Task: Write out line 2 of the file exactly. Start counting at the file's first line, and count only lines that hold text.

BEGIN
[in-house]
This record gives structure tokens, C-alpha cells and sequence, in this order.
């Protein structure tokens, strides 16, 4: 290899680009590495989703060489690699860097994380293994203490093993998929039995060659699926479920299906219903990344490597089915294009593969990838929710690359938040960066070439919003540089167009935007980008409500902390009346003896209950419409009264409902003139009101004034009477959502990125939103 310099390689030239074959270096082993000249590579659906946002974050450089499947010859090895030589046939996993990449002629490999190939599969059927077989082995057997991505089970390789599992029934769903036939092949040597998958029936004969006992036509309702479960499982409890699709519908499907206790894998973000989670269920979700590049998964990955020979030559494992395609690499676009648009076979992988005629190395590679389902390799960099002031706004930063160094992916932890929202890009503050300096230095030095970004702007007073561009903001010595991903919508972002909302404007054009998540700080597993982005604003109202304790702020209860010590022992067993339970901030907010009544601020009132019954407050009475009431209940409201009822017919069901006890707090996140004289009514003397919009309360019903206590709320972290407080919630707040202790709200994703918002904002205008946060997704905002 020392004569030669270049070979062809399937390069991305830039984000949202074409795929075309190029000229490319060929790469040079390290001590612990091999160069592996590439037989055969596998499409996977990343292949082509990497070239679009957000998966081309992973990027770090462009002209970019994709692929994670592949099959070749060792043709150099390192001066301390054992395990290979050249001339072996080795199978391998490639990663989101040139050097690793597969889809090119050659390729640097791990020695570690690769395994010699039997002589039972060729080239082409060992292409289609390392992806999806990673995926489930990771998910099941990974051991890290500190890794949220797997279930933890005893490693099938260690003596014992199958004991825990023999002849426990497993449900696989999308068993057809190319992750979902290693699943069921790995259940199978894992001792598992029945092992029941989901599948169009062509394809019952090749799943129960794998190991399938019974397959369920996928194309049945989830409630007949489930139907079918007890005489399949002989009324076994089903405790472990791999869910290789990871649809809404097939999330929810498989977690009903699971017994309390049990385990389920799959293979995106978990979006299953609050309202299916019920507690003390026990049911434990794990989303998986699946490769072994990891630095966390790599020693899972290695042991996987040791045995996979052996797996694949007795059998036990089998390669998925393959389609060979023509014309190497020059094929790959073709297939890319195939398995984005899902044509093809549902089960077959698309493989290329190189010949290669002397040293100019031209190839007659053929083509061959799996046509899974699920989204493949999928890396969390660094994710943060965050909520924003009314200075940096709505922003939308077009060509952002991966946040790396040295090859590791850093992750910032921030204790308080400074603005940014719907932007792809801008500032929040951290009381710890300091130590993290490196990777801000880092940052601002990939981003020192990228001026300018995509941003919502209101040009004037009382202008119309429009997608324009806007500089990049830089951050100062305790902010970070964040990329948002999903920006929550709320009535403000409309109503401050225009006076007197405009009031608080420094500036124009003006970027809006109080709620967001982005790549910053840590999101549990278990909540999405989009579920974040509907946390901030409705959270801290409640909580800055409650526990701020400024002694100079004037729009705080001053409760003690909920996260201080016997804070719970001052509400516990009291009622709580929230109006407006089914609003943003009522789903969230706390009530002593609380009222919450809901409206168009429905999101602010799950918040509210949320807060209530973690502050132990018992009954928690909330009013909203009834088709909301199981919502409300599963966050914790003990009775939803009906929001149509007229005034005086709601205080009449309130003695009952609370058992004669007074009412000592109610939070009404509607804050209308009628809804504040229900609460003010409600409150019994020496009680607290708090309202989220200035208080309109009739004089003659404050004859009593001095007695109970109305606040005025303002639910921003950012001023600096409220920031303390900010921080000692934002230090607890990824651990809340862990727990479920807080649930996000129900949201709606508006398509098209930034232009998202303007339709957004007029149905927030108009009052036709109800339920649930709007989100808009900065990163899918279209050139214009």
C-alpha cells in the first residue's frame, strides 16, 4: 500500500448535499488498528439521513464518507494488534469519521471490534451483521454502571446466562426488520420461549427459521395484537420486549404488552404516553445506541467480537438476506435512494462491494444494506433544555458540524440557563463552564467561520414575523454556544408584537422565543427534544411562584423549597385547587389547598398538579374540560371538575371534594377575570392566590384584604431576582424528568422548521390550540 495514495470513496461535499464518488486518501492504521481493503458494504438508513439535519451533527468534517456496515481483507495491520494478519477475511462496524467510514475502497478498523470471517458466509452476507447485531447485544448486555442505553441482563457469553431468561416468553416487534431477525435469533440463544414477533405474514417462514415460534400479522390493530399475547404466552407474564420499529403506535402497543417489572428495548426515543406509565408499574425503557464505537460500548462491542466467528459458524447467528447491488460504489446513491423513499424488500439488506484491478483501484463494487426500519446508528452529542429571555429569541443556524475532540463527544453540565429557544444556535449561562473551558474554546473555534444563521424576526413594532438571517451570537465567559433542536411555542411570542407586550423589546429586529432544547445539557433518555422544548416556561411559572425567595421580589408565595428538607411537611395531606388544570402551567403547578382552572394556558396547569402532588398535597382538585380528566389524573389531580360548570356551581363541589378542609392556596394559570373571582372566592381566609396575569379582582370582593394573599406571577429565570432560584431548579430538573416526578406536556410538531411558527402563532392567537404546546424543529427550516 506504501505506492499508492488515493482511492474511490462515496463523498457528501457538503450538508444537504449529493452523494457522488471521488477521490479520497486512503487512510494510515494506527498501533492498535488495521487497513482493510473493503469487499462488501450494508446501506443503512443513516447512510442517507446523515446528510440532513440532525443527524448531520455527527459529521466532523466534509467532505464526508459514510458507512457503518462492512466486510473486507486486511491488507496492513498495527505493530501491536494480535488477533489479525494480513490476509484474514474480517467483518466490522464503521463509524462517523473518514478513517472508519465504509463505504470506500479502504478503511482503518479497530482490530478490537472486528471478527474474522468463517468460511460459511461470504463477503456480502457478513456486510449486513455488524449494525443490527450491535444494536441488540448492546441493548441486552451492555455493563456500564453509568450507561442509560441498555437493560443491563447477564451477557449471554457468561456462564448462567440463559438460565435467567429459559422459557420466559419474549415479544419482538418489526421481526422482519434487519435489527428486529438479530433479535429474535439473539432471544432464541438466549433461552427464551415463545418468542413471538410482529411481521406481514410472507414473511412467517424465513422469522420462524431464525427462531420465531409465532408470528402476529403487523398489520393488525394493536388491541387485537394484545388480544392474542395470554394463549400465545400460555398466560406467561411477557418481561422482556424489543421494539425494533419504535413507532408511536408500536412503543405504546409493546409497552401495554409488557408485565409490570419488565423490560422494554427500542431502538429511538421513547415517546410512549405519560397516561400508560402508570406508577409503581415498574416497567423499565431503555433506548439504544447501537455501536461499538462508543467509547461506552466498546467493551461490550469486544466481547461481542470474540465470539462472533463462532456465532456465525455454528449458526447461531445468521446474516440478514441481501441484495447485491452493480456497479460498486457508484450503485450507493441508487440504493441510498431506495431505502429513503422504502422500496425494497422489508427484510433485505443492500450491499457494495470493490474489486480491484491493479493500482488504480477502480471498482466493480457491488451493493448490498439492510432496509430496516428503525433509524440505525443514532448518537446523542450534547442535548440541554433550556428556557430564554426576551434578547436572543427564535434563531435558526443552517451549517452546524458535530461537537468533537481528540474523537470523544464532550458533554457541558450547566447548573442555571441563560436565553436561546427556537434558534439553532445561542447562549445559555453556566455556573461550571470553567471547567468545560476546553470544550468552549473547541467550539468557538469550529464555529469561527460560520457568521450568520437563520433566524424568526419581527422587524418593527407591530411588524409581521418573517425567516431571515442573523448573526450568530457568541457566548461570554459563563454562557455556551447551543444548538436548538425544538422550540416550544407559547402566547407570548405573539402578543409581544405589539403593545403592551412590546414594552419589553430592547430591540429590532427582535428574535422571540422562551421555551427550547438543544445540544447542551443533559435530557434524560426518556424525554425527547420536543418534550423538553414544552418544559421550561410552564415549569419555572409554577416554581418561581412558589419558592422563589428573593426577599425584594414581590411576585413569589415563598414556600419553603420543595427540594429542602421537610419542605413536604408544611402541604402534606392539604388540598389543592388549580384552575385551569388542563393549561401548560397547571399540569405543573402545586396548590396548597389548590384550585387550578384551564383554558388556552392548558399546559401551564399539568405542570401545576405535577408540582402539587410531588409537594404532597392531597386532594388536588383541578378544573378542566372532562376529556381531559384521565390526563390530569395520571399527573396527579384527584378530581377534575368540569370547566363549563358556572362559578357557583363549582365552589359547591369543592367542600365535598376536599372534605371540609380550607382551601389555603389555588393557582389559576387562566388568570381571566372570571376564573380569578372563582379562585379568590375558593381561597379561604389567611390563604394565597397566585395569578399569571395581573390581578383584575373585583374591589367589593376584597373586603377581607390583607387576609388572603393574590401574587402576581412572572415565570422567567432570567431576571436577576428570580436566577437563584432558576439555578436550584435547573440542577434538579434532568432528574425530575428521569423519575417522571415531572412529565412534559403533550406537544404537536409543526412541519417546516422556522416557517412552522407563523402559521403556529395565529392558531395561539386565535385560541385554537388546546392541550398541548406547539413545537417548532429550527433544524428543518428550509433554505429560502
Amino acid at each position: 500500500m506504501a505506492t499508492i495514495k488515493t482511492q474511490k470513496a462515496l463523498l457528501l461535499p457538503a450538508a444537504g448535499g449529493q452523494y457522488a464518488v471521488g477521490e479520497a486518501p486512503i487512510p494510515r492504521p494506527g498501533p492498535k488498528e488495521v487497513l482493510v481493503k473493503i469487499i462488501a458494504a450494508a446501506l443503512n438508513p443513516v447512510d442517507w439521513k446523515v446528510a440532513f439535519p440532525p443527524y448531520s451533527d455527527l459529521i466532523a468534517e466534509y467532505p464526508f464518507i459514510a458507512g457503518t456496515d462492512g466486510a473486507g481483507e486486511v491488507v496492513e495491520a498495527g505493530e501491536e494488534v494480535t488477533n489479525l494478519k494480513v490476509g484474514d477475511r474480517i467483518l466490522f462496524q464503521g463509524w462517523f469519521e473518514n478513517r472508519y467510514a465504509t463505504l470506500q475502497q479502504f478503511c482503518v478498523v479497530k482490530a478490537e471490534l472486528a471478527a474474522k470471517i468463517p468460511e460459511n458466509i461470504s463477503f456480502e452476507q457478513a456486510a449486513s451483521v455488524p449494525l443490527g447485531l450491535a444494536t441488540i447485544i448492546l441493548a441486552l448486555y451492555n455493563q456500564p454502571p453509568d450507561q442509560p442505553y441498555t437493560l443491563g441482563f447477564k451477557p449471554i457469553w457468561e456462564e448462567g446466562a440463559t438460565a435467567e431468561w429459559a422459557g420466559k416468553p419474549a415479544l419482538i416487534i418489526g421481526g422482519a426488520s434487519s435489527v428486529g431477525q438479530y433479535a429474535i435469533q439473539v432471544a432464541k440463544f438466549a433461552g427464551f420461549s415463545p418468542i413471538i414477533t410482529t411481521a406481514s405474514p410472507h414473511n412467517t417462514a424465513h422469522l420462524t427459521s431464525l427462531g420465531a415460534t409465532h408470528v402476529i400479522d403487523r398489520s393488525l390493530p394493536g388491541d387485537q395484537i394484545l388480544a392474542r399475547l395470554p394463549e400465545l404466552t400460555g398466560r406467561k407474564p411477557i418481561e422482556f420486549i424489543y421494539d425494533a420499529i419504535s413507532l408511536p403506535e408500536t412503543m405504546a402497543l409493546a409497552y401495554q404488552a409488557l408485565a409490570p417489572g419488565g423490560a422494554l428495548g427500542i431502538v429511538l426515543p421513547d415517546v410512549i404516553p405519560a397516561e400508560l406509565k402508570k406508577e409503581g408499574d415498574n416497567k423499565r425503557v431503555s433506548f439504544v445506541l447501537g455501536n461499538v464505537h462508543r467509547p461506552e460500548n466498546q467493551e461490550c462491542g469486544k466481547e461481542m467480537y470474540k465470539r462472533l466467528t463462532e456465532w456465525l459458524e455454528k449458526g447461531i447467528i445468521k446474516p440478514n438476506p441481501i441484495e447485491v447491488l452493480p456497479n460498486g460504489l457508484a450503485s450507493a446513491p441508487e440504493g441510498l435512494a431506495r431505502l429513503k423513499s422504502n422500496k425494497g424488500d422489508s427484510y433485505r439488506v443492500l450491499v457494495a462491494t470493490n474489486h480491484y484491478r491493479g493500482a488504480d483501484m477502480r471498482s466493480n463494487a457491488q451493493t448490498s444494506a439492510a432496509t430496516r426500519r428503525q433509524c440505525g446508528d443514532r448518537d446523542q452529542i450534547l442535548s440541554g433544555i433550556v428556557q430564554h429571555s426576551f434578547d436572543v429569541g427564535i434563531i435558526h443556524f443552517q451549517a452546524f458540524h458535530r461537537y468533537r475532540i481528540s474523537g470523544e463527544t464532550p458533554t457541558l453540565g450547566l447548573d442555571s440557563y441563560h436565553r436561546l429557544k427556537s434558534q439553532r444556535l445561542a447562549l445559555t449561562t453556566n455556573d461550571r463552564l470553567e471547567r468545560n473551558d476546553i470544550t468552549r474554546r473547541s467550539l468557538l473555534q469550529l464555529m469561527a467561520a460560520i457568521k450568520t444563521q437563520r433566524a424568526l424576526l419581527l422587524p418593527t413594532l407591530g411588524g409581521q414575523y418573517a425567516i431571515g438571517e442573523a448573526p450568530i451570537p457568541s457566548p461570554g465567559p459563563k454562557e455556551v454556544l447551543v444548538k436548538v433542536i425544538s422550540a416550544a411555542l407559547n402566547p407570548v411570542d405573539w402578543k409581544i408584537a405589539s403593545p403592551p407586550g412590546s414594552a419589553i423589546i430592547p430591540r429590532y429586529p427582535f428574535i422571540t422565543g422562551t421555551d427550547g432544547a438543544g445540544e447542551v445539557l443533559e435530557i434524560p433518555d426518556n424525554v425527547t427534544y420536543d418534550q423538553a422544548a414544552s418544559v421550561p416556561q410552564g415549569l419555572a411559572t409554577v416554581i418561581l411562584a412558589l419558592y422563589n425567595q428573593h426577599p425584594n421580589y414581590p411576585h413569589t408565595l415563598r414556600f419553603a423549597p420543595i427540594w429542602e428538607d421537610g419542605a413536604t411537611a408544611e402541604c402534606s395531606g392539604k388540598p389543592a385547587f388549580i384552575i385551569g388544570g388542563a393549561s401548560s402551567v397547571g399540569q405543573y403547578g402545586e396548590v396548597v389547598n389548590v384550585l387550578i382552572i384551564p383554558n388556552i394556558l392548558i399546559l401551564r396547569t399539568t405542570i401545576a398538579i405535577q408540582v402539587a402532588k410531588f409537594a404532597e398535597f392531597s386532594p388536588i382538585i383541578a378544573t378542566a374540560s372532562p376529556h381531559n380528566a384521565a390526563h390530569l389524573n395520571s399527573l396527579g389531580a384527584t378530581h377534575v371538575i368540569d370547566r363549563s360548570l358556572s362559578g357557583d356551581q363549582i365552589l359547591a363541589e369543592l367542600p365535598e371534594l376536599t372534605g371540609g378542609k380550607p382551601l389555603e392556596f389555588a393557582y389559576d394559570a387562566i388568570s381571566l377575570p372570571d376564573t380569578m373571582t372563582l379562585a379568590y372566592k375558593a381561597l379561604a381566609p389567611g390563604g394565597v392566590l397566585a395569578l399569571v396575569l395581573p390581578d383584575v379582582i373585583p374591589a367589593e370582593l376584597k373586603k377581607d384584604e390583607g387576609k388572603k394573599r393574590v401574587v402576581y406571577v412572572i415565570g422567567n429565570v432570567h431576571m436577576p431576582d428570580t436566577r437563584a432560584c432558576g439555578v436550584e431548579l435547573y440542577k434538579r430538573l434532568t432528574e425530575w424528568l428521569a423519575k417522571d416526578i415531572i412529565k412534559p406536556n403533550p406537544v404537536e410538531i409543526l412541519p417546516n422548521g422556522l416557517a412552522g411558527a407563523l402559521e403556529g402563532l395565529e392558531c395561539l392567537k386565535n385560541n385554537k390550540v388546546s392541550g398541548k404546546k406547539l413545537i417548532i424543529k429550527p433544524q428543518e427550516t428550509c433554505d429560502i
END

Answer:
This record gives structure tokens, C-alpha cells and sequence, in this order.